*I'm aware the CFL used to have the Ottawa Rough Riders (who have folded) and the Saskatchewan Roughriders (who still exist), but that's different because both teams adopted those names prior to the CFL's founding when they played in different leagues and they kept their names upon joining the CFL.
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"You know, you never have a guaranteed spot until you have a spot guaranteed."
—Olaf Kolzig, as quoted in the Washington Times on March 28, 2003,
commenting on the Capitals clinching a playoff spot.

"That sounded stupid, didn't it?"—Kolzig, to the same reporter a few seconds later.

kevinb1994

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Re: Stadium and team naming
« Reply #139 on: May 14, 2019, 03:39:43 PM »

I was always amused by the Montgomery Biscuits, I also hear that Fresno has a team named the Tacos.


Me and my dad are with you on the naming of the Monty minor-league baseball team. For those that are not in the know, they are the Double-A affiliate of the Tampa Bay Rays and play in the Southern League’s North Division. They are scheduled to play our local minor-league baseball team, the Jacksonville Jumbo Shrimp (as stupid as this team name sounds, it relates to the local shrimping industry and the shrimp here is damn good), both this weekend (unfortunately we will be out of town for a family trip) and early next month (first weekend of June). For those that are not in the know, they are the Double-A affiliate of the Miami Marlins and play in the Southern League’s South Division.
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gonealookin

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Re: Stadium and team naming
« Reply #140 on: May 14, 2019, 05:19:54 PM »

The stadium where the A's and Raiders (for one more season) play, the Oakland Coliseum, has a new naming rights deal.  It will be "RingCentral Coliseum" for three years with an option for a fourth year.  RingCentral appears to be a "cloud communications" company aimed at the small business market.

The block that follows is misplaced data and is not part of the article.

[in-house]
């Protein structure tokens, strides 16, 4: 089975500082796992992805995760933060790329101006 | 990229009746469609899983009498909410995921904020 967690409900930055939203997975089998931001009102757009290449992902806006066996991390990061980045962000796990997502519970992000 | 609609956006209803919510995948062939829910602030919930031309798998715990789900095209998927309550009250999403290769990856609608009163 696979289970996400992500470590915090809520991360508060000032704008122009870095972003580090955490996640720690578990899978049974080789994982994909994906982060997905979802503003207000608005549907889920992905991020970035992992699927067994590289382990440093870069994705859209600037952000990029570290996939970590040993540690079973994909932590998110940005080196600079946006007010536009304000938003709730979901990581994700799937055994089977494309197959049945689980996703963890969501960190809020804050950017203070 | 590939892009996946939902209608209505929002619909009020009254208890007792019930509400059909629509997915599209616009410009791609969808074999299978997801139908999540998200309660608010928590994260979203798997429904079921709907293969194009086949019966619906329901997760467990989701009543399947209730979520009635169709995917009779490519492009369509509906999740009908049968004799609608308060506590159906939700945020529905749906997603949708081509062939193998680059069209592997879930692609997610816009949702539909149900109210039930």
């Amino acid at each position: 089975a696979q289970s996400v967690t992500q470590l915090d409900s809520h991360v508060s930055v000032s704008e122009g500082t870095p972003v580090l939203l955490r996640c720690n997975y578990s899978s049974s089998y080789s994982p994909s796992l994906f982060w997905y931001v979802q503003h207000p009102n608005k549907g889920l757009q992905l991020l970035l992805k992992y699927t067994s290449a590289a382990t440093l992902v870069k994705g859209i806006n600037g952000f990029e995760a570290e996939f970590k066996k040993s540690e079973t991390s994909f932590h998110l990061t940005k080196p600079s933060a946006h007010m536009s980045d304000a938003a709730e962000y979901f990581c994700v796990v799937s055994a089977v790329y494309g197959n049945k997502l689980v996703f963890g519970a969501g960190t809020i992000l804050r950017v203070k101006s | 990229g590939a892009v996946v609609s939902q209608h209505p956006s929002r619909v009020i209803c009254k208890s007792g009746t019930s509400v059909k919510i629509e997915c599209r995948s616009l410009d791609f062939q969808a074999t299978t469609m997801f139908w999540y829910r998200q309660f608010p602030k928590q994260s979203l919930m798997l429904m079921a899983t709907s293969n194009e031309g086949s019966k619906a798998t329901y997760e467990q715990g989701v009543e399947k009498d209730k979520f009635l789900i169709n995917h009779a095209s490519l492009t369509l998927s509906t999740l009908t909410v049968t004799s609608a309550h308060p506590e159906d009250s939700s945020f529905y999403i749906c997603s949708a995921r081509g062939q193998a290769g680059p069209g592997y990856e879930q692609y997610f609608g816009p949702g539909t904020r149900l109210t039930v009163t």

It's not a big-bucks deal, only bringing in about $1 million per year.

My question is whether a relatively short-term, cheap deal like that would justify putting that name on BGSs on Interstate 880.  I believe some of them still show "O.co Coliseum" after a previous naming rights deal that expired a few years ago.  Others just say "Coliseum".  Let's say there are several BGSs that might logically carry the "RingCentral Coliseum" name; how is that determination made, how much would it cost to change those signs and who pays?
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ce929wax

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Re: Stadium and team naming
« Reply #141 on: May 14, 2019, 11:26:34 PM »

Me and a buddy almost went to see the Biscuits when they played in Birmingham, but didn't do it.  It's on my list of things to do, though. 

Closer to home, we have the Lansing Lugnuts.
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kevinb1994

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Re: Stadium and team naming
« Reply #142 on: May 15, 2019, 05:47:14 AM »

Me and a buddy almost went to see the Biscuits when they played in Birmingham, but didn't do it.  It's on my list of things to do, though. 

Closer to home, we have the Lansing Lugnuts.


But are they a bunch of singing lugnuts?  :p
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1995hoo

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Re: Stadium and team naming
« Reply #143 on: May 15, 2019, 08:45:40 AM »

....

My question is whether a relatively short-term, cheap deal like that would justify putting that name on BGSs on Interstate 880.  I believe some of them still show "O.co Coliseum" after a previous naming rights deal that expired a few years ago.  Others just say "Coliseum".  Let's say there are several BGSs that might logically carry the "RingCentral Coliseum" name; how is that determination made, how much would it cost to change those signs and who pays?

I've always thought the way the New Jersey Turnpike signs the Meadowlands makes good sense. Their BGSs say "Sports Complex." Of course if there's just one facility you wouldn't have a "complex," but "Baseball Stadium" or "Football Stadium" might make sense (recognizing that places with both a college and pro football stadium in the same general area might need to clarify further). Signs in DC could do likewise: Verizon's naming rights on the arena expired a couple of years ago and they elected not to renew, so it's now technically Capital One Arena (most of us continue to call it Verizon Center), but all the road signs (big and small) continue to say "Verizon Center," including some BGSs on I-395 that use it as a "control city" alongside Nationals Park. I suppose those signs could be tweaked to replace Nationals Park with "Baseball/Soccer Stadiums" and "Arena," maybe. (The new soccer stadium, Audi Field, didn't exist when the signs were posted; it opened last July.)